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Bridges

Chapter 9: A Superstar is Born: Carlos Santana at Woodstock

[FOOTAGE/STILL: WOODSTOCK POSTER]

Graham seized an opportunity for the band, when the organizers of a Rock festival near Woodstock, New York, found themselves in trouble.

RUBINSON: Bill got very much involved because he was the only one in the country at that point who really knew how to put on a show for 100,000 people.

[STILL: BILL GRAHAM]

RUBINSON: (VO) And of course, Bill being who he was, he said, "You got to put my band on."

[STILL: BILL GRAHAM]

SANTANA: (VO) And he said to us "there is going to be a festival that's gonna' like be the festival of festivals (OC) and I want you to be in it. I know you haven't, you know, your album is not out, people don't know you from anything, but they requested my help and I told them the only way I'd help them is if they put Santana on." — "What the hell is Santana?"

[FOOTAGE: WOODSTOCK CROWDS]

The band arrived at the Woodstock festival on its second day, believing that they'd go on in twelve hours. But in the afternoon they were suddenly rushed on stage. Assuming he'd have hours to come down, Carlos had taken LSD.

[FOOTAGE: SANTANA PERFORMANCE AT WOODSTOCK]

SANTANA: (OC) The guitar neck, it felt like an electric snake that wouldn't stand still. (VO) That's why I'm making ugly faces — trying to make the snake stand still so I can like play it, you know, and inwardly I remember saying over and over, 'God, I will never do this again, EVER! If you can just keep me in time and in tune.'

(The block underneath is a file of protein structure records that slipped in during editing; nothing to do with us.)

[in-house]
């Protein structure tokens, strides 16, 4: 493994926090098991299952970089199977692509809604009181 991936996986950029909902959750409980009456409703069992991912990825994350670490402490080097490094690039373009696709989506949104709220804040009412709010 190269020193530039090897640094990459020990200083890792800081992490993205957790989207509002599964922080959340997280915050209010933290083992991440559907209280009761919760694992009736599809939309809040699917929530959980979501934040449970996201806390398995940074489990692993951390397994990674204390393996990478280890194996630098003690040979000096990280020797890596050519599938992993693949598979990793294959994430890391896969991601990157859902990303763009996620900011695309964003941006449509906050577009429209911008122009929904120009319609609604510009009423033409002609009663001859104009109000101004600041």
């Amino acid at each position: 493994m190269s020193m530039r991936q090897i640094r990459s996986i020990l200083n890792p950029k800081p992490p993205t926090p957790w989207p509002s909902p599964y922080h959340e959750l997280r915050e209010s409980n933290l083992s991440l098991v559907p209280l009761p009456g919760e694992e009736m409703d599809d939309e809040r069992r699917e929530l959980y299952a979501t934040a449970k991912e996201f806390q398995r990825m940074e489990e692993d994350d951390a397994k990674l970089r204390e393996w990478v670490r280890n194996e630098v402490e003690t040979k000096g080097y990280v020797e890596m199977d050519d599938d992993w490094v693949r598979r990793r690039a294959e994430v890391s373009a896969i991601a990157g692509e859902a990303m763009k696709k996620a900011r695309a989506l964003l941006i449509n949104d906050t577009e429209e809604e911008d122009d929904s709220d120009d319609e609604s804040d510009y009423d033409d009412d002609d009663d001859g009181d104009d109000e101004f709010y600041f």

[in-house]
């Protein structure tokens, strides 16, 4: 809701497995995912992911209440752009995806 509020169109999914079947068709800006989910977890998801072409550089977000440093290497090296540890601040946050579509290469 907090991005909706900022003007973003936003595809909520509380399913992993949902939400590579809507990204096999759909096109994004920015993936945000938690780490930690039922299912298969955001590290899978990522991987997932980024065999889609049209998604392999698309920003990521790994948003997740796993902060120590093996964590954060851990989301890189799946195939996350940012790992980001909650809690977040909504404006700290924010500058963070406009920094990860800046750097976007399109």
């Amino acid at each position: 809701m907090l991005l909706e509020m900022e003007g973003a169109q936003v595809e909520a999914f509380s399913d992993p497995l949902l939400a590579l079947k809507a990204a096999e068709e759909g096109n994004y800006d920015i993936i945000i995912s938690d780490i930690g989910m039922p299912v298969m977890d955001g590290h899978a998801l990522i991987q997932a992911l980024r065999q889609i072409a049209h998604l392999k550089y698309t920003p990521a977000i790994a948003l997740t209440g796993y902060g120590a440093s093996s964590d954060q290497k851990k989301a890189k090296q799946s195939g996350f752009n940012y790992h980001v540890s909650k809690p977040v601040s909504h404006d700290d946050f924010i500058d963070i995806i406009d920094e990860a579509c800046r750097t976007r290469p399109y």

[FOOTAGE: SANTANA PERFORMANCE AT WOODSTOCK]

The Santana band's performance with its innovative use of Afro-Cuban percussion was one of the hits of the festival... but it became legendary when the Woodstock movie was released.

SHRIEVE: (VO) So when the movie came out, when Woodstock actually came out, we went (OC) to go to the show, all together, with everybody else. It wasn't a special screening or anything like that. In fact we waited in line to buy our tickets and I remember the audience from the show before us, were coming out, people pointing at us. (VO) Then when we went in and we saw it, we were all blown away. I know I was completely. (OC) I didn't know whether to sink down in my seat or stand up and say, 'That's me, that's me!' you know, like five or six of me up there on the (VO) screen.

[FOOTAGE: SANTANA PERFORMANCE AT WOODSTOCK]

SANTANA: I said, 'Why did they put a camera on me that made me look like a bug?'

[FOOTAGE: SANTANA PERFORMANCE AT WOODSTOCK]

SHRIEVE: And that just broke us internationally. After that, it was all over.

[FOOTAGE: SANTANA PERFORMANCE AT WOODSTOCK]

After Woodstock, the band's Afro-Cuban-Blues hybrid became an integral part of the American soundscape.

And Latinos in the US had their first popular music superstar, Carlos Santana.

[FOOTAGE: SANTANA SOLOS AT WOODSTOCK]

From Cuba to Harlem to the stage at Woodstock, the journey of the music had only just begun.

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